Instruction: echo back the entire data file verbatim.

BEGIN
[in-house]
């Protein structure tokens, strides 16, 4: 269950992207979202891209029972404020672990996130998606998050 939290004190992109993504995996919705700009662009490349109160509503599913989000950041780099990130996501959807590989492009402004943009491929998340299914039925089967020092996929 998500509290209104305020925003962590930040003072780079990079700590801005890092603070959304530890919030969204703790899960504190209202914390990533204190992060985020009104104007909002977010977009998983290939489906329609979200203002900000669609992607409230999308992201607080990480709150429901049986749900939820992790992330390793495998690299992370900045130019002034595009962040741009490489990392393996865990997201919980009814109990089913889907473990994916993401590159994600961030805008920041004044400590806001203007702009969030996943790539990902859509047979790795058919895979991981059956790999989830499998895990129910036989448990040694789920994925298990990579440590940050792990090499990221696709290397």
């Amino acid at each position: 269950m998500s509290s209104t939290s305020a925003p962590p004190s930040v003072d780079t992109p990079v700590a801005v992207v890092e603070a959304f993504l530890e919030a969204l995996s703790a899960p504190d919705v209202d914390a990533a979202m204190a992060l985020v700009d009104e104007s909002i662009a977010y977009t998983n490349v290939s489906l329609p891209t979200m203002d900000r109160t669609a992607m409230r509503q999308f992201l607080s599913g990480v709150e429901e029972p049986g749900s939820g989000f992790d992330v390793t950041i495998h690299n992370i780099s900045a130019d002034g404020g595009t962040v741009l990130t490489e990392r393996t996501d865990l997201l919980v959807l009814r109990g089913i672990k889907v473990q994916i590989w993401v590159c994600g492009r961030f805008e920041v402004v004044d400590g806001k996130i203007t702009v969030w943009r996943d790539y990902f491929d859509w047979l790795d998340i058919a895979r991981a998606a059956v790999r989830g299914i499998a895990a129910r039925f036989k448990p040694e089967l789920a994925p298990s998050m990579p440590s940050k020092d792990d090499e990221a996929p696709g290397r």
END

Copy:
[in-house]
């Protein structure tokens, strides 16, 4: 269950992207979202891209029972404020672990996130998606998050 939290004190992109993504995996919705700009662009490349109160509503599913989000950041780099990130996501959807590989492009402004943009491929998340299914039925089967020092996929 998500509290209104305020925003962590930040003072780079990079700590801005890092603070959304530890919030969204703790899960504190209202914390990533204190992060985020009104104007909002977010977009998983290939489906329609979200203002900000669609992607409230999308992201607080990480709150429901049986749900939820992790992330390793495998690299992370900045130019002034595009962040741009490489990392393996865990997201919980009814109990089913889907473990994916993401590159994600961030805008920041004044400590806001203007702009969030996943790539990902859509047979790795058919895979991981059956790999989830499998895990129910036989448990040694789920994925298990990579440590940050792990090499990221696709290397």
């Amino acid at each position: 269950m998500s509290s209104t939290s305020a925003p962590p004190s930040v003072d780079t992109p990079v700590a801005v992207v890092e603070a959304f993504l530890e919030a969204l995996s703790a899960p504190d919705v209202d914390a990533a979202m204190a992060l985020v700009d009104e104007s909002i662009a977010y977009t998983n490349v290939s489906l329609p891209t979200m203002d900000r109160t669609a992607m409230r509503q999308f992201l607080s599913g990480v709150e429901e029972p049986g749900s939820g989000f992790d992330v390793t950041i495998h690299n992370i780099s900045a130019d002034g404020g595009t962040v741009l990130t490489e990392r393996t996501d865990l997201l919980v959807l009814r109990g089913i672990k889907v473990q994916i590989w993401v590159c994600g492009r961030f805008e920041v402004v004044d400590g806001k996130i203007t702009v969030w943009r996943d790539y990902f491929d859509w047979l790795d998340i058919a895979r991981a998606a059956v790999r989830g299914i499998a895990a129910r039925f036989k448990p040694e089967l789920a994925p298990s998050m990579p440590s940050k020092d792990d090499e990221a996929p696709g290397r």